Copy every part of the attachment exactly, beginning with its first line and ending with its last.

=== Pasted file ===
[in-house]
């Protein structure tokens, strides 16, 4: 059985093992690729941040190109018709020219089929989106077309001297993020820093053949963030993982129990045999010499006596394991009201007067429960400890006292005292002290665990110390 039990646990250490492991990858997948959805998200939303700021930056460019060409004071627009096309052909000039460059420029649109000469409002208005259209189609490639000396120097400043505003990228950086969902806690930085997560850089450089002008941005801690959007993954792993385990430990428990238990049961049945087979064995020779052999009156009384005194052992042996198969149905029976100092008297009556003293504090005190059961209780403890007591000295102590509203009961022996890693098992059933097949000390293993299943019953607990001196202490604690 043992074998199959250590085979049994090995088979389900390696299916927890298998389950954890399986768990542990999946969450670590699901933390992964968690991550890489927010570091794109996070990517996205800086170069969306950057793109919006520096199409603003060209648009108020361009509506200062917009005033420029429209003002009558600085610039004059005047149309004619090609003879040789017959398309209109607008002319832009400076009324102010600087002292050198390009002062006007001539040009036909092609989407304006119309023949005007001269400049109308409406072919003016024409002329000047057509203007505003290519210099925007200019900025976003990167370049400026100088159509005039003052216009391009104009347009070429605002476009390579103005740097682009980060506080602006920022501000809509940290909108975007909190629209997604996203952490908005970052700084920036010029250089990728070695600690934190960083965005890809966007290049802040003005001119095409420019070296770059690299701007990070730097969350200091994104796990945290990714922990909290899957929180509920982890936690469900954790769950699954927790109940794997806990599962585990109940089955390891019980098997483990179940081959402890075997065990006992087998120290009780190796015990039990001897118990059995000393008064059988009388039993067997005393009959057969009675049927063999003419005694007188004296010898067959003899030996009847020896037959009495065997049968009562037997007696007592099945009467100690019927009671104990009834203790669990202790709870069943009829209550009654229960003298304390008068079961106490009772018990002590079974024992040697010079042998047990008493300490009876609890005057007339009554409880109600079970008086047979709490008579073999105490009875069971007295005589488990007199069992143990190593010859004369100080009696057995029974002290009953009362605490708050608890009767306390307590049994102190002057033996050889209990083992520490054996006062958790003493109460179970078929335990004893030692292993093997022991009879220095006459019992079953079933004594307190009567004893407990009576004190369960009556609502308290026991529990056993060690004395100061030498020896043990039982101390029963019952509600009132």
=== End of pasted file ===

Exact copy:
[in-house]
């Protein structure tokens, strides 16, 4: 059985093992690729941040190109018709020219089929989106077309001297993020820093053949963030993982129990045999010499006596394991009201007067429960400890006292005292002290665990110390 039990646990250490492991990858997948959805998200939303700021930056460019060409004071627009096309052909000039460059420029649109000469409002208005259209189609490639000396120097400043505003990228950086969902806690930085997560850089450089002008941005801690959007993954792993385990430990428990238990049961049945087979064995020779052999009156009384005194052992042996198969149905029976100092008297009556003293504090005190059961209780403890007591000295102590509203009961022996890693098992059933097949000390293993299943019953607990001196202490604690 043992074998199959250590085979049994090995088979389900390696299916927890298998389950954890399986768990542990999946969450670590699901933390992964968690991550890489927010570091794109996070990517996205800086170069969306950057793109919006520096199409603003060209648009108020361009509506200062917009005033420029429209003002009558600085610039004059005047149309004619090609003879040789017959398309209109607008002319832009400076009324102010600087002292050198390009002062006007001539040009036909092609989407304006119309023949005007001269400049109308409406072919003016024409002329000047057509203007505003290519210099925007200019900025976003990167370049400026100088159509005039003052216009391009104009347009070429605002476009390579103005740097682009980060506080602006920022501000809509940290909108975007909190629209997604996203952490908005970052700084920036010029250089990728070695600690934190960083965005890809966007290049802040003005001119095409420019070296770059690299701007990070730097969350200091994104796990945290990714922990909290899957929180509920982890936690469900954790769950699954927790109940794997806990599962585990109940089955390891019980098997483990179940081959402890075997065990006992087998120290009780190796015990039990001897118990059995000393008064059988009388039993067997005393009959057969009675049927063999003419005694007188004296010898067959003899030996009847020896037959009495065997049968009562037997007696007592099945009467100690019927009671104990009834203790669990202790709870069943009829209550009654229960003298304390008068079961106490009772018990002590079974024992040697010079042998047990008493300490009876609890005057007339009554409880109600079970008086047979709490008579073999105490009875069971007295005589488990007199069992143990190593010859004369100080009696057995029974002290009953009362605490708050608890009767306390307590049994102190002057033996050889209990083992520490054996006062958790003493109460179970078929335990004893030692292993093997022991009879220095006459019992079953079933004594307190009567004893407990009576004190369960009556609502308290026991529990056993060690004395100061030498020896043990039982101390029963019952509600009132």